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Let's Refactor My Personal Website and Portfolio using Gatsby, Part Two: Generating the Site and Installing Dependencies

dylanesque profile image Michael Caveney Updated on ・3 min read

Welcome to part two of my site refactor! If you missed part one, click here to check it out. Today I'm going to generate the site using the Gatsby CLI, create basic page structure, and install dependencies, so let's dive right in!

The Gatsby CLI and Project Structure

Like many other modern frameworks, Gatsby utilizes a CLI (Command Line Interface) to get many common tasks accomplished quickly. Gatsby installation instructions vary slightly by OS, but the (really quite excellent) Gatsby docs have precise instructions on getting your development environment set up. Once the Gatsby CLI is up and running, you can create a new Gatsby project by running the command

gatsby new [projectname][starter]

in the command line. The "projectname" refers to the name that you give the project, and the "starter" is the starter template you use. A list of starter projects exists here, and if no specific starter is mentioned, the CLI uses the default starter. Check out this section of the Gatsby docs for a more detailed discussion of how to initialize a new project.

If we were to navigate to the newly created folder and open it in a text editor, we'd see a file structure much like this:

  • A .cache folder, a node_modules folder, and a public folder. I'm lumping these three together because you're
    generally not going to have to worry about them or edit their contents manually.

  • A src folder, which contains additional folders for components, images, and pages. You'll be working with
    these a fair bit.

  • A .gitignore file, which lists the files and folders that do not get saved in a repo when working with Git/Github.

  • A LICENSE file which contains information about the software license in use here.

  • A package.json and a package-lock.json file, which contain information about project scripts, dependencies, and the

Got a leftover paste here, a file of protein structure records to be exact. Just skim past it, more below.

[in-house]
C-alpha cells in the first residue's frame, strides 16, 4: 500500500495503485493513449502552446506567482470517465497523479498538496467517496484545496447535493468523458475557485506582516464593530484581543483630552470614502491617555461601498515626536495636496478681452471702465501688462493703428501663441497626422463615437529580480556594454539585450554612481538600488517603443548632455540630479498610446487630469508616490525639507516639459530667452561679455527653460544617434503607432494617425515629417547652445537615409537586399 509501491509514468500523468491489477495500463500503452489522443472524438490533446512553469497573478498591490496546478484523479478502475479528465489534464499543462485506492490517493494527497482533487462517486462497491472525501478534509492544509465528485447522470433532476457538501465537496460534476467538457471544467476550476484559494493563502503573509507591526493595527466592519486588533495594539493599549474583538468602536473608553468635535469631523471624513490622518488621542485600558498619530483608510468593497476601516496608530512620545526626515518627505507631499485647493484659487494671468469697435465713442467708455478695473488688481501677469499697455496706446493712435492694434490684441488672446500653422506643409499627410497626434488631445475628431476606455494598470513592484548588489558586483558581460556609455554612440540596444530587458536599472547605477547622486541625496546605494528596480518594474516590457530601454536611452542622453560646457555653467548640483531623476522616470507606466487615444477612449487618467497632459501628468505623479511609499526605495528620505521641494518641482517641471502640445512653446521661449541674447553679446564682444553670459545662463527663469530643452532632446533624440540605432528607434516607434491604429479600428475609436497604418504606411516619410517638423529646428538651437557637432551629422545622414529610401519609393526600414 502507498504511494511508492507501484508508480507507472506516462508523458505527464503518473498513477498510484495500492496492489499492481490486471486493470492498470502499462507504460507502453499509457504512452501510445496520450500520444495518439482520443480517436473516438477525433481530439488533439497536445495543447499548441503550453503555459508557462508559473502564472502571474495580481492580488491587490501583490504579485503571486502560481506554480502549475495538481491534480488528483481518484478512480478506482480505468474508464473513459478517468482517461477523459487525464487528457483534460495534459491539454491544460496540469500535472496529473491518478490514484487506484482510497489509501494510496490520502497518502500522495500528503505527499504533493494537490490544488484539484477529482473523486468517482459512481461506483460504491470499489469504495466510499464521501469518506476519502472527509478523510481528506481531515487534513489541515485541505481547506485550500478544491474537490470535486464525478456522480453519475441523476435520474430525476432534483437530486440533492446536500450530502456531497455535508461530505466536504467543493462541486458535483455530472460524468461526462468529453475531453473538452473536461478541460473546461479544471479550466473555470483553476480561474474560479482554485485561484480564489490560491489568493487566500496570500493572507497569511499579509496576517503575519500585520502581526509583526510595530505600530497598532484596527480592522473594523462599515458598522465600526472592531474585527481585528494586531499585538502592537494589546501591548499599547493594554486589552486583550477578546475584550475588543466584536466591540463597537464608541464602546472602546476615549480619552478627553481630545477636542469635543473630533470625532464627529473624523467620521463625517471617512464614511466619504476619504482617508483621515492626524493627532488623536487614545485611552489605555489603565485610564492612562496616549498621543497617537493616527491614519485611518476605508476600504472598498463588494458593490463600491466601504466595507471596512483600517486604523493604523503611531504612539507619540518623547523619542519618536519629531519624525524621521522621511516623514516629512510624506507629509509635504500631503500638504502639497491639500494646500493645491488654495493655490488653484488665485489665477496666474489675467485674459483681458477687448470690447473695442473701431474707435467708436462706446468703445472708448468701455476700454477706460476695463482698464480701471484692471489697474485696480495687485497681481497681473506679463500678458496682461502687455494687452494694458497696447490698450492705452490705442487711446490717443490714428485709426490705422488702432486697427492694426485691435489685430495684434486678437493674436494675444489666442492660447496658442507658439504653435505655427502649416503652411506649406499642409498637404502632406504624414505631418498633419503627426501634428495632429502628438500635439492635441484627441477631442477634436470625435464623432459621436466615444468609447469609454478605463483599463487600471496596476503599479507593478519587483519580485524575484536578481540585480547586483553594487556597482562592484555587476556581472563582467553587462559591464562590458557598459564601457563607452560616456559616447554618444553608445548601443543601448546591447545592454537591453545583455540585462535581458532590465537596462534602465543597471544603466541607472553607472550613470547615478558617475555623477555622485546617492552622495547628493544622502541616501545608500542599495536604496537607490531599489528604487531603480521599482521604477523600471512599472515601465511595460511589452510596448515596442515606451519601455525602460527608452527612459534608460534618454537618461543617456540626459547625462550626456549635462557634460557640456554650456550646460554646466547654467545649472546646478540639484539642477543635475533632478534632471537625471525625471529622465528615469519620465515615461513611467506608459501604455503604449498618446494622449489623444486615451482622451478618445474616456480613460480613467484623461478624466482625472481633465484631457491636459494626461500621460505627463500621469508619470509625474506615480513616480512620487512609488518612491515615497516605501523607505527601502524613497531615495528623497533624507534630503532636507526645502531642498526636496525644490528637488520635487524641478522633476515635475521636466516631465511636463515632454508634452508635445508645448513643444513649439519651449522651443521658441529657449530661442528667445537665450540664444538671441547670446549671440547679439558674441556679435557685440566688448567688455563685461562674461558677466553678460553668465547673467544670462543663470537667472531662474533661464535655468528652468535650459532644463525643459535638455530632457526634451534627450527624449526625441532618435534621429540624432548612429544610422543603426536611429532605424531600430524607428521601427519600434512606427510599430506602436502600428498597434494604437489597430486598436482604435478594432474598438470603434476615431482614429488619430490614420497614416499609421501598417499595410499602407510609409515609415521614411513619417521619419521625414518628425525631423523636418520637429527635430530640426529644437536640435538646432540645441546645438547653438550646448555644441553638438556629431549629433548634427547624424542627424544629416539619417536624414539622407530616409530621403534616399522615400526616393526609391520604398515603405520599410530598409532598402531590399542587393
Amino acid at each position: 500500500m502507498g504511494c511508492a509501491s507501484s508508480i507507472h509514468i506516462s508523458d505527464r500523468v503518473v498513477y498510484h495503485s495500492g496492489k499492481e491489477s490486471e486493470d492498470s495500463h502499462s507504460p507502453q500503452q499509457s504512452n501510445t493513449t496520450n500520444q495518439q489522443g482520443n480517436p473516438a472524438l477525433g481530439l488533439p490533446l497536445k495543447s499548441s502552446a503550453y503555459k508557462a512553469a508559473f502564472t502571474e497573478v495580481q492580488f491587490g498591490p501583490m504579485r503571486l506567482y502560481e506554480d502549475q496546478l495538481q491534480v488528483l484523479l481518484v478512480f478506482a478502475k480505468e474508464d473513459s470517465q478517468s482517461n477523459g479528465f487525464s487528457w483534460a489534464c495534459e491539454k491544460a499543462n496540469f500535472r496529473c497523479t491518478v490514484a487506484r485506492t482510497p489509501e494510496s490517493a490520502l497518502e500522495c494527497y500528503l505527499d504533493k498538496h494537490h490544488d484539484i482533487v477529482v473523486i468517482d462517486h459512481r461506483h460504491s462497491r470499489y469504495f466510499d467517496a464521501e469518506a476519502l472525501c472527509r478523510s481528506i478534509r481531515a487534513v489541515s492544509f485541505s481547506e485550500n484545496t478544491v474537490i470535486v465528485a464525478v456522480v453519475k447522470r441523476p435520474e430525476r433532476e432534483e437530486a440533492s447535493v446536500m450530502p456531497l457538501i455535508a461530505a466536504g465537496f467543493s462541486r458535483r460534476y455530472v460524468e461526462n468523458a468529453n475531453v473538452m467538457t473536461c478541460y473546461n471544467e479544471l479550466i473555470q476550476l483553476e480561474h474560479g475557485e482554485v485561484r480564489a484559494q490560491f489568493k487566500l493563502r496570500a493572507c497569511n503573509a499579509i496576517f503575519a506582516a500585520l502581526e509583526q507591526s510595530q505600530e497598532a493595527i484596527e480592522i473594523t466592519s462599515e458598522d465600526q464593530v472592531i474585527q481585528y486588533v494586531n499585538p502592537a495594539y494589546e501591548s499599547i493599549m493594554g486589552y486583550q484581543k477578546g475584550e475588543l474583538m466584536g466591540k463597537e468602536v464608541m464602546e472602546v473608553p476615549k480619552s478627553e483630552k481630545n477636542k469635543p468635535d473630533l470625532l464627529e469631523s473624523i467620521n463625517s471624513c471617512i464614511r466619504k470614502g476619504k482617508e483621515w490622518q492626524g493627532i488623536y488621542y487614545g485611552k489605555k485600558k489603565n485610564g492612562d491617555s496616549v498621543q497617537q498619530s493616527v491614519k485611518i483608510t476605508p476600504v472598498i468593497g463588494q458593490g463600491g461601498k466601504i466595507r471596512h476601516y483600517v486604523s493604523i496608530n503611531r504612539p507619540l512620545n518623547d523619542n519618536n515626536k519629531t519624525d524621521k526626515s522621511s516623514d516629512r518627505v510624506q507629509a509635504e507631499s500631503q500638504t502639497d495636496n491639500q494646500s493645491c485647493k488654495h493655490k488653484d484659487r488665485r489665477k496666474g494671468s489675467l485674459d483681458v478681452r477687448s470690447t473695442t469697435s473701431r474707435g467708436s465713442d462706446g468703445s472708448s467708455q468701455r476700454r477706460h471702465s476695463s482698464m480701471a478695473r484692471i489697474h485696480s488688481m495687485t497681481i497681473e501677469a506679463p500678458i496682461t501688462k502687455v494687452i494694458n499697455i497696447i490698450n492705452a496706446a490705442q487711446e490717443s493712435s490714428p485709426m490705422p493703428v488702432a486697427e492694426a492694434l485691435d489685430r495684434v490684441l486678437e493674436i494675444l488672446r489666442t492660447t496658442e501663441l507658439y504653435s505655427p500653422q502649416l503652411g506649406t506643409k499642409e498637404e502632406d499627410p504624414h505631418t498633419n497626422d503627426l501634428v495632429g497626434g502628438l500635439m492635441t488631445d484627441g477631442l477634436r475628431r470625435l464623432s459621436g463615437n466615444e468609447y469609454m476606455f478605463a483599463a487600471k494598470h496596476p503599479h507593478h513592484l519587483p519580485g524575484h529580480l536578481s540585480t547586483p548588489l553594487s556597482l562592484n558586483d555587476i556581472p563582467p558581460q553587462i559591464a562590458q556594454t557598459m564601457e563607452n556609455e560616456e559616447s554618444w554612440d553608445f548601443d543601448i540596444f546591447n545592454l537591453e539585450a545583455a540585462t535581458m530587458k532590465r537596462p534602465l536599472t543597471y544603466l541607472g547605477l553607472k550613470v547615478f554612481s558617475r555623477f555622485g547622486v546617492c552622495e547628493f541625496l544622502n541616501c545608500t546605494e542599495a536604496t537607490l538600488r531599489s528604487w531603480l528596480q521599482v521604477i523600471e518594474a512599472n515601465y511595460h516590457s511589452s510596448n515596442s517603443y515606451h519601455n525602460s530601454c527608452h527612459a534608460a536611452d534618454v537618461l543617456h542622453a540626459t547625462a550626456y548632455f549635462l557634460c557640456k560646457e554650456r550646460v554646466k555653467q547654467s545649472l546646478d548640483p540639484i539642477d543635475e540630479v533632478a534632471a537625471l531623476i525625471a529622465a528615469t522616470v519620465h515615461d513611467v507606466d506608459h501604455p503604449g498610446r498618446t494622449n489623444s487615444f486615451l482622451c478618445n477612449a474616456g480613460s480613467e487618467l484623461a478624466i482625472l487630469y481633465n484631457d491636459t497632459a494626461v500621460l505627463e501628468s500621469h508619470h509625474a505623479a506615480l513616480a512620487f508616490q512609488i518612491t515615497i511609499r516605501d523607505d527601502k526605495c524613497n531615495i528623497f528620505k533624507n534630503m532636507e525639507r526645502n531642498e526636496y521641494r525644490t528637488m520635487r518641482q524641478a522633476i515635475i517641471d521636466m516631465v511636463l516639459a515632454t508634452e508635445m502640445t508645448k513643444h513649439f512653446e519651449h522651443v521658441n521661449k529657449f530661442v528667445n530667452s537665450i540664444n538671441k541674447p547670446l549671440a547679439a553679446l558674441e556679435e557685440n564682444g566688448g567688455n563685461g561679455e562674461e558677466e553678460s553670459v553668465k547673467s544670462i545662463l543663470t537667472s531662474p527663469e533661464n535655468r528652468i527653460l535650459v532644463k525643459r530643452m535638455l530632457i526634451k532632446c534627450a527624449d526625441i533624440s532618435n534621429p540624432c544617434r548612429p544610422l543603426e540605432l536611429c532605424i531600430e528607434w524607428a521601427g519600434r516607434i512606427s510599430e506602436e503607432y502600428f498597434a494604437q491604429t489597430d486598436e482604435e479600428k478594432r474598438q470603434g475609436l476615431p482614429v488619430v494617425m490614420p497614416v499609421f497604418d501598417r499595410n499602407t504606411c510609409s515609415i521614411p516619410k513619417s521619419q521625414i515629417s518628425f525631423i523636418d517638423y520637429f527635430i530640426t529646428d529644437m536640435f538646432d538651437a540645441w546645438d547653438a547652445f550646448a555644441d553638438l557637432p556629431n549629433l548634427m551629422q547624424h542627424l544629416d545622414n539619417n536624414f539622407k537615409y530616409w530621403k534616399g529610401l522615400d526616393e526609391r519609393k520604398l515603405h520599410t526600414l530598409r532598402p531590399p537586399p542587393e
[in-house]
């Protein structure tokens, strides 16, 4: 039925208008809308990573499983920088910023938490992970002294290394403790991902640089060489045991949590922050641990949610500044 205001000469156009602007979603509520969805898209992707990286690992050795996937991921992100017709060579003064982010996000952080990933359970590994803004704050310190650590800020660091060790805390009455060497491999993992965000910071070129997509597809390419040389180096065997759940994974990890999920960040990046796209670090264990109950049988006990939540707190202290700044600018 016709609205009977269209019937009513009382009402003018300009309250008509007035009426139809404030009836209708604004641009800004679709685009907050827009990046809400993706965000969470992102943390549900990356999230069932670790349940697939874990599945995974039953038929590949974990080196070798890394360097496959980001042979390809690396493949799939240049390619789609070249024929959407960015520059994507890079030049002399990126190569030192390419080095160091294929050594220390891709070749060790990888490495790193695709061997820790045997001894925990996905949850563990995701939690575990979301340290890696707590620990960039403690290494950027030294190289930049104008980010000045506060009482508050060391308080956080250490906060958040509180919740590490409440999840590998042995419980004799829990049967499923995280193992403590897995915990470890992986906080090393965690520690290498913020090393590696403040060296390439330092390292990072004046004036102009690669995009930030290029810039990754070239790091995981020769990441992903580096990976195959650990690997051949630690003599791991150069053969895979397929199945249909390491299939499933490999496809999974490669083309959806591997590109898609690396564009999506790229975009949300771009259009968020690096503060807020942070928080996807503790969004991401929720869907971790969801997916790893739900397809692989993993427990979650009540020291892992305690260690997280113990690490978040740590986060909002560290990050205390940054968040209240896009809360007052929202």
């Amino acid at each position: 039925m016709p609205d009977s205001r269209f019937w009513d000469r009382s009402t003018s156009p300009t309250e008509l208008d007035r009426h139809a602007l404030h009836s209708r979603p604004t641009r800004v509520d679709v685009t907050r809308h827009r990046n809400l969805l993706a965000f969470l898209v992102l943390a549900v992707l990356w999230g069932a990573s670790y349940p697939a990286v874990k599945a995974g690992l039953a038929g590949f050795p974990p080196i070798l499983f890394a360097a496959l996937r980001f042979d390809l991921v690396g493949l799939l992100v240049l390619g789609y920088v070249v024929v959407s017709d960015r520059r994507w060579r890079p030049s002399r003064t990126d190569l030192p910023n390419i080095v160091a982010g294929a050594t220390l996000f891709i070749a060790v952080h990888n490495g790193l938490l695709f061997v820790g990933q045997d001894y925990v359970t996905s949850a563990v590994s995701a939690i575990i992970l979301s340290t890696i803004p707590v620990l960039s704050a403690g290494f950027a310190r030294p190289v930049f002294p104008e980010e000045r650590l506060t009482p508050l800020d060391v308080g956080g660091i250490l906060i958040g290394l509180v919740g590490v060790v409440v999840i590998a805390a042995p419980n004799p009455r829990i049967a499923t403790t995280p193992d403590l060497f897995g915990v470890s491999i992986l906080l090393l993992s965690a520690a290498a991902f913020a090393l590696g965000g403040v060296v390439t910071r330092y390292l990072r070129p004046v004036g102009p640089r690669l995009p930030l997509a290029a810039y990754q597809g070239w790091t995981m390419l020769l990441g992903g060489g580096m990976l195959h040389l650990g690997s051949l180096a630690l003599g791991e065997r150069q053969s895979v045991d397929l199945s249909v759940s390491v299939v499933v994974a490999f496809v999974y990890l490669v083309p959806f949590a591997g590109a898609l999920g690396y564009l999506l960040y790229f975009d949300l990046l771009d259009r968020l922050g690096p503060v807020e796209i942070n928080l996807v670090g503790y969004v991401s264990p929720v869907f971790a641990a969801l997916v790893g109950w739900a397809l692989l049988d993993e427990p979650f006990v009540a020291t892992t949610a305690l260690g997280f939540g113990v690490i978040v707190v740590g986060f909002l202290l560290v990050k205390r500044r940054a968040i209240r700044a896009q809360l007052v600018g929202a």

exact versions of those dependencies.

If you've worked with React, Node, or other JavaScript frameworks or paradigms before, much of this will be familiar. But we get something special with the pages folder!

Pages in Gatsby

One of the more "magical" aspects of Gatsby revolves around how pages work. Any React components listed under the "pages" section are added to the routing of the application automatically. You still have to wire up navigation between those pages, but the routes automatically added is a nice touch.

The app initialized with a "page-2" component that I'm not going to need, so I'll delete that and any references to it in the index.js file.
The pages that I'll need are:

  • A home page/site index.

  • An About Me page

  • A page detailing projects and linking to Github, my writing on DEV, etc.

  • A contact page.

With that, I'll add about.js, work.js, and contact.js files to the pages directory, and add a basic React component to work as a placeholder, something like this:

import React from 'react';

const About = () => {
  return ( <div>I'm the About Page!</div> );
}

export default About;
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Plugins in Gatsby

From the Gatsby.js website:

Gatsby plugins are Node.js packages that implement Gatsby APIs. For larger, more complex sites, plugins let you modularize your site customizations into site-specific plugins.

Plugins exist to help Gatsby reduce boilerplate or complicated custom code when reading from or working with various file types or paradigms. Looking at our gatsby-config file, we already have added to the project:

  • gatsby-plugin-react-helmet: Manages the head of the document, including SEO
  • gatsby-source-filesystem: Parses files in a specific directory. This plugin is mainly utilized by other plugins.
  • gatsby-tranformer-sharp: Creates nodes out of compatible image files for optimization by the Sharp library.
  • gatsby-plugin-sharp: Processes images using the Sharp library

For now, I'm only going to add the gatsby-plugin-emotion family of plugins, to facilitate use of that library.

That's all I have for today! Next time on this blog series, I discuss planning for site/app design and design systems!

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